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TUESDAY, Oct. 19 (HealthDay News) -- Compared to a nurse care management (NCM) system, one-to-one reciprocal peer support (RPS) results in greater improvements in hemoglobin A1c (HbA1c) for patients with diabetes, according to research published in the Oct. 19 issue of the Annals of Internal Medicine.
Michele Heisler, M.D., of the University of Michigan in Ann Arbor, and colleagues conducted a randomized study of 244 male patients with an HbA1c level of greater than 7.5 percent during the six months prior to enrollment. The men were assigned to either a six-month trial of NCM, or were paired with another age-matched peer patient and encouraged to talk weekly about diabetes-related issues.
The RPS patients could also participate in optional nurse-facilitated, patient-run group sessions at one, three, and six months.
The researchers found that, in the RPS group, mean HbA1c level decreased from 8.02 to 7.73 percent; the NMS patients had a mean increase from 7.93 to 8.22 percent. For the subgroup of patients having a baseline HbA1c of greater than 8 percent, the mean HbA1c dropped even more significantly in the RPS group, as opposed to a slight increase in the NCM group.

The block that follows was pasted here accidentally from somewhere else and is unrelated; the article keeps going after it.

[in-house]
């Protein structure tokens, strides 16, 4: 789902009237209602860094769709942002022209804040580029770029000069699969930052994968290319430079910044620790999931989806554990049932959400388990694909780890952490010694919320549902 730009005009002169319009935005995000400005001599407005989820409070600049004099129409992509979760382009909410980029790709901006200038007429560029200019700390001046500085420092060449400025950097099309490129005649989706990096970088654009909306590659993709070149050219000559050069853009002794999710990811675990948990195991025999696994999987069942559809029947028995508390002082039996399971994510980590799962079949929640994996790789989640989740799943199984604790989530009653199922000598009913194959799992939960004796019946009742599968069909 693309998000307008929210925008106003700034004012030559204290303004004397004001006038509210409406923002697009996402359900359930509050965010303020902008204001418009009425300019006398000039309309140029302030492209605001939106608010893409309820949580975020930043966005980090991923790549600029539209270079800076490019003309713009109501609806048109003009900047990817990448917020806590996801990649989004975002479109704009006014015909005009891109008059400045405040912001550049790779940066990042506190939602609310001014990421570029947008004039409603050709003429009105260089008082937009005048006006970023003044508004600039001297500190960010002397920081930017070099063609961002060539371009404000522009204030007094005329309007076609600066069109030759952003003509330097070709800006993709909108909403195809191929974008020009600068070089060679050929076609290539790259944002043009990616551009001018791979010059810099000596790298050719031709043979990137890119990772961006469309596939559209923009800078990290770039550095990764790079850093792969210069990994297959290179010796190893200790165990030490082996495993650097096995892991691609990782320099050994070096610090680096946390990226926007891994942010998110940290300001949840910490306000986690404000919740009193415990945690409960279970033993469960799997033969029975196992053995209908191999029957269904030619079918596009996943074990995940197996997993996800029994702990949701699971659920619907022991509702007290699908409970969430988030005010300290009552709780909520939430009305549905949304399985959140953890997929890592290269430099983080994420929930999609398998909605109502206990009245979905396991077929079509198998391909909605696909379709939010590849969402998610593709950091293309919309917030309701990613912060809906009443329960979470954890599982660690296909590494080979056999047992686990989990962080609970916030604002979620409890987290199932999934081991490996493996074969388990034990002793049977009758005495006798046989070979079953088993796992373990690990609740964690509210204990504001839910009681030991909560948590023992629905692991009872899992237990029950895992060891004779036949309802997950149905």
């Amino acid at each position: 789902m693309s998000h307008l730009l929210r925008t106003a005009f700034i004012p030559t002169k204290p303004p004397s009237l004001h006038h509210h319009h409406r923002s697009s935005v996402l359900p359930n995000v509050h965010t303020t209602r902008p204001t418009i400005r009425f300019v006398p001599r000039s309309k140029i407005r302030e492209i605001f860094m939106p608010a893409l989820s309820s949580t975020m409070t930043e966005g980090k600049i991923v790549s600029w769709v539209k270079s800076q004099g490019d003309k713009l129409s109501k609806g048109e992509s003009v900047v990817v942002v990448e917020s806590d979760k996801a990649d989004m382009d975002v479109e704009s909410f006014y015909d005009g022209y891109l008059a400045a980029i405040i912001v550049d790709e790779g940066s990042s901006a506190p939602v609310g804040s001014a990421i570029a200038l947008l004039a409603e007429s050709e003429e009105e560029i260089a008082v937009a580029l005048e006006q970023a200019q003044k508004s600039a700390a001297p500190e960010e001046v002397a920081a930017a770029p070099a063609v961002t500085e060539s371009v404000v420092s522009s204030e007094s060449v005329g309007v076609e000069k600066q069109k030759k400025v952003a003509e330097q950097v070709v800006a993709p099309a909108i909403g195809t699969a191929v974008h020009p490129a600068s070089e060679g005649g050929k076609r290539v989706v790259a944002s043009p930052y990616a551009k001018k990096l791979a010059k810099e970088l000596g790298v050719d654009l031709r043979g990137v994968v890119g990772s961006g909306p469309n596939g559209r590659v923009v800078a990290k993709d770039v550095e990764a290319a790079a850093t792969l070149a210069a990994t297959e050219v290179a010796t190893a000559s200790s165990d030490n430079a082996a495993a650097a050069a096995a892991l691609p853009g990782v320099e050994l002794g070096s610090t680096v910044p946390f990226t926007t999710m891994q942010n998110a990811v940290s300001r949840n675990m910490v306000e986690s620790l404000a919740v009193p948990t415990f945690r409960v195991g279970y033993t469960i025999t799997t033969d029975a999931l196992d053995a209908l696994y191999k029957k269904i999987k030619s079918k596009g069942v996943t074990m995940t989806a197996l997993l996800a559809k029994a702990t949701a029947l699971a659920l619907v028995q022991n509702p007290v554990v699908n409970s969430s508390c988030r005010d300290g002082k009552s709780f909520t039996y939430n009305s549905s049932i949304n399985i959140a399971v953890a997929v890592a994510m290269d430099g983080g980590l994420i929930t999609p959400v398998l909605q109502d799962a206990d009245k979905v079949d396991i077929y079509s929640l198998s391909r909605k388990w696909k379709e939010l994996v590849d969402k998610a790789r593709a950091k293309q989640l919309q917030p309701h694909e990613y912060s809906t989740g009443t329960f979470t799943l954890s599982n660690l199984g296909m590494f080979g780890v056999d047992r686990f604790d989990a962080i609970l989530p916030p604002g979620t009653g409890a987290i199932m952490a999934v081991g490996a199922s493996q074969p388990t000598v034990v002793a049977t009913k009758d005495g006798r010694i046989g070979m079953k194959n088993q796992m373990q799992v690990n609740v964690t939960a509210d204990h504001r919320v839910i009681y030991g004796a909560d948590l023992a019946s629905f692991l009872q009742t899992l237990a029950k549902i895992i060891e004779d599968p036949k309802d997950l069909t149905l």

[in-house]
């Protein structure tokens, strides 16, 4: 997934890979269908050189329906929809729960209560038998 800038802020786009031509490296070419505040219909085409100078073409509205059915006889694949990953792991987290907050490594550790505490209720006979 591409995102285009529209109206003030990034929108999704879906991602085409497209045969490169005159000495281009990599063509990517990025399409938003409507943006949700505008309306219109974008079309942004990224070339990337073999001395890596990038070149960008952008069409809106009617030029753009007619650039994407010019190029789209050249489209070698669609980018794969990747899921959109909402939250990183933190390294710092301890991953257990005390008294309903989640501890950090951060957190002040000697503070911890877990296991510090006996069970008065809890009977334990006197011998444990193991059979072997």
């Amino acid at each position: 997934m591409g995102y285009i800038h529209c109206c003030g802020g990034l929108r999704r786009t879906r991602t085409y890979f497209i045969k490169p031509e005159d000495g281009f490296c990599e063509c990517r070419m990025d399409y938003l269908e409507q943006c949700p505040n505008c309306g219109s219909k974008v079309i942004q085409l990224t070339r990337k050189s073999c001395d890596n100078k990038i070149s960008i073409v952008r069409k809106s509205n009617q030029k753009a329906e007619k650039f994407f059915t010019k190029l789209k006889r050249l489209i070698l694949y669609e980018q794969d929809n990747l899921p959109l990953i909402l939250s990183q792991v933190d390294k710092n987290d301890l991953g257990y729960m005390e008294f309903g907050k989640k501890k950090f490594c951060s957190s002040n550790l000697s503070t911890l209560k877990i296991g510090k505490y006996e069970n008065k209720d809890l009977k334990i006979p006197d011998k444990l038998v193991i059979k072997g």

"Although many unanswered questions remain about payment, standards for training laypeople to help others manage disease, and the long-term outcomes of such programs, Heisler and colleagues' study offers additional evidence that we need to move outside of our often-isolated medical practices and partner with the community to improve health outcomes of persons with poorly controlled chronic diseases," write the authors of an accompanying editorial.
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